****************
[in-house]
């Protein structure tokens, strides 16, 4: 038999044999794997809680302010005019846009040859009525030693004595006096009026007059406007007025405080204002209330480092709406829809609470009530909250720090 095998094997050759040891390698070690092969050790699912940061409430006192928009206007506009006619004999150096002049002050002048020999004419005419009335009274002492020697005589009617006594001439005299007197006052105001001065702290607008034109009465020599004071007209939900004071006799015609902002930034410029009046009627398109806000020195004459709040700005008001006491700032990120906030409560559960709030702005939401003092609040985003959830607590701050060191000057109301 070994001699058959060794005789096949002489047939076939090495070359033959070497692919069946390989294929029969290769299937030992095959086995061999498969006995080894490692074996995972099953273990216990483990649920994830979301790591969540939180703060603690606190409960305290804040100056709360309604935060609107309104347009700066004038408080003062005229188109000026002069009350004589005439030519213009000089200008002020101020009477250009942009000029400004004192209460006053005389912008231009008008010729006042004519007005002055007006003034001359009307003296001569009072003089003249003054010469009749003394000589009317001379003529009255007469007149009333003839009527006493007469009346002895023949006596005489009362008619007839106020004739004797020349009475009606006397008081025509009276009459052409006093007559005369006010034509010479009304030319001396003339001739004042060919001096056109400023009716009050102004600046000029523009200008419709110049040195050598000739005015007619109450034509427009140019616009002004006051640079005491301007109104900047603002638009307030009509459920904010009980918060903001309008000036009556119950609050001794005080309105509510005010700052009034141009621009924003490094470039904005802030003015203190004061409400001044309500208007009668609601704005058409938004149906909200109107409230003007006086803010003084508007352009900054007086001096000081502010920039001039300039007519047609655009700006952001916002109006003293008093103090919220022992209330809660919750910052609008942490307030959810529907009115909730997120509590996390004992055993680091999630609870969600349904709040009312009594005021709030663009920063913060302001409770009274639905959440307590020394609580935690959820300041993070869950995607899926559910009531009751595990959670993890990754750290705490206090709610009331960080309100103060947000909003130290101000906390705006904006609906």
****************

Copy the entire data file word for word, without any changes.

[in-house]
């Protein structure tokens, strides 16, 4: 038999044999794997809680302010005019846009040859009525030693004595006096009026007059406007007025405080204002209330480092709406829809609470009530909250720090 095998094997050759040891390698070690092969050790699912940061409430006192928009206007506009006619004999150096002049002050002048020999004419005419009335009274002492020697005589009617006594001439005299007197006052105001001065702290607008034109009465020599004071007209939900004071006799015609902002930034410029009046009627398109806000020195004459709040700005008001006491700032990120906030409560559960709030702005939401003092609040985003959830607590701050060191000057109301 070994001699058959060794005789096949002489047939076939090495070359033959070497692919069946390989294929029969290769299937030992095959086995061999498969006995080894490692074996995972099953273990216990483990649920994830979301790591969540939180703060603690606190409960305290804040100056709360309604935060609107309104347009700066004038408080003062005229188109000026002069009350004589005439030519213009000089200008002020101020009477250009942009000029400004004192209460006053005389912008231009008008010729006042004519007005002055007006003034001359009307003296001569009072003089003249003054010469009749003394000589009317001379003529009255007469007149009333003839009527006493007469009346002895023949006596005489009362008619007839106020004739004797020349009475009606006397008081025509009276009459052409006093007559005369006010034509010479009304030319001396003339001739004042060919001096056109400023009716009050102004600046000029523009200008419709110049040195050598000739005015007619109450034509427009140019616009002004006051640079005491301007109104900047603002638009307030009509459920904010009980918060903001309008000036009556119950609050001794005080309105509510005010700052009034141009621009924003490094470039904005802030003015203190004061409400001044309500208007009668609601704005058409938004149906909200109107409230003007006086803010003084508007352009900054007086001096000081502010920039001039300039007519047609655009700006952001916002109006003293008093103090919220022992209330809660919750910052609008942490307030959810529907009115909730997120509590996390004992055993680091999630609870969600349904709040009312009594005021709030663009920063913060302001409770009274639905959440307590020394609580935690959820300041993070869950995607899926559910009531009751595990959670993890990754750290705490206090709610009331960080309100103060947000909003130290101000906390705006904006609906």